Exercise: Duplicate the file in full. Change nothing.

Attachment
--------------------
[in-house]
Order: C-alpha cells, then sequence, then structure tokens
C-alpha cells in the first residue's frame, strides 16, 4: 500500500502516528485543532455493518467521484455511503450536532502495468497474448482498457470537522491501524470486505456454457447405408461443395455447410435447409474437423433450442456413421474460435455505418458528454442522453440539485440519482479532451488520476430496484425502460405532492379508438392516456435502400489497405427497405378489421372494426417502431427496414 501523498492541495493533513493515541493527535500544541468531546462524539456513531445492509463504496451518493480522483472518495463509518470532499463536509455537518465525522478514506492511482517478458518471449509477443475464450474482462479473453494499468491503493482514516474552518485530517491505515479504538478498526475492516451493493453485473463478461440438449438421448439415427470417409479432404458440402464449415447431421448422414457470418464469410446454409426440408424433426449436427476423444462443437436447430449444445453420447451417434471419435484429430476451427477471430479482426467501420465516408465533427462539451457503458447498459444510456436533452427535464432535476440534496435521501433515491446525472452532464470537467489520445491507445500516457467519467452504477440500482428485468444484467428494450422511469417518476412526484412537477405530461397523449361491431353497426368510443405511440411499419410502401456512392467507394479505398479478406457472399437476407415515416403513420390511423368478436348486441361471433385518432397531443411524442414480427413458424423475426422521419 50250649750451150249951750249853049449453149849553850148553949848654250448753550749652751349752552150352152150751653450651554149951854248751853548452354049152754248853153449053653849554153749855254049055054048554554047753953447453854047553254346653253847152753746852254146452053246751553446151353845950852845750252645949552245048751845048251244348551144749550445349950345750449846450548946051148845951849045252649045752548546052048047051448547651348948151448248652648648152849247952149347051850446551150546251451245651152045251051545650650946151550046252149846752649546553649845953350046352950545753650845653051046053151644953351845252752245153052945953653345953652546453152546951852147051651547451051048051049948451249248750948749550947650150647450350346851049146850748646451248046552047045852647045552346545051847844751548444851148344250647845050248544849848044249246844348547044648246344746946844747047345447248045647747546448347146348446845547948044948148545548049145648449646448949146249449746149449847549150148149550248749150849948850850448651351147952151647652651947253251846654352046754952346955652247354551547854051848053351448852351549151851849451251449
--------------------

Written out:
[in-house]
Order: C-alpha cells, then sequence, then structure tokens
C-alpha cells in the first residue's frame, strides 16, 4: 500500500502516528485543532455493518467521484455511503450536532502495468497474448482498457470537522491501524470486505456454457447405408461443395455447410435447409474437423433450442456413421474460435455505418458528454442522453440539485440519482479532451488520476430496484425502460405532492379508438392516456435502400489497405427497405378489421372494426417502431427496414 501523498492541495493533513493515541493527535500544541468531546462524539456513531445492509463504496451518493480522483472518495463509518470532499463536509455537518465525522478514506492511482517478458518471449509477443475464450474482462479473453494499468491503493482514516474552518485530517491505515479504538478498526475492516451493493453485473463478461440438449438421448439415427470417409479432404458440402464449415447431421448422414457470418464469410446454409426440408424433426449436427476423444462443437436447430449444445453420447451417434471419435484429430476451427477471430479482426467501420465516408465533427462539451457503458447498459444510456436533452427535464432535476440534496435521501433515491446525472452532464470537467489520445491507445500516457467519467452504477440500482428485468444484467428494450422511469417518476412526484412537477405530461397523449361491431353497426368510443405511440411499419410502401456512392467507394479505398479478406457472399437476407415515416403513420390511423368478436348486441361471433385518432397531443411524442414480427413458424423475426422521419 50250649750451150249951750249853049449453149849553850148553949848654250448753550749652751349752552150352152150751653450651554149951854248751853548452354049152754248853153449053653849554153749855254049055054048554554047753953447453854047553254346653253847152753746852254146452053246751553446151353845950852845750252645949552245048751845048251244348551144749550445349950345750449846450548946051148845951849045252649045752548546052048047051448547651348948151448248652648648152849247952149347051850446551150546251451245651152045251051545650650946151550046252149846752649546553649845953350046352950545753650845653051046053151644953351845252752245153052945953653345953652546453152546951852147051651547451051048051049948451249248750948749550947650150647450350346851049146850748646451248046552047045852647045552346545051847844751548444851148344250647845050248544849848044249246844348547044648246344746946844747047345447248045647747546448347146348446845547948044948148545548049145648449646448949146249449746149449847549150148149550248749150849948850850448651351147952151647652651947253251846654352046754952346955652247354551547854051848053351448852351549151851849451251449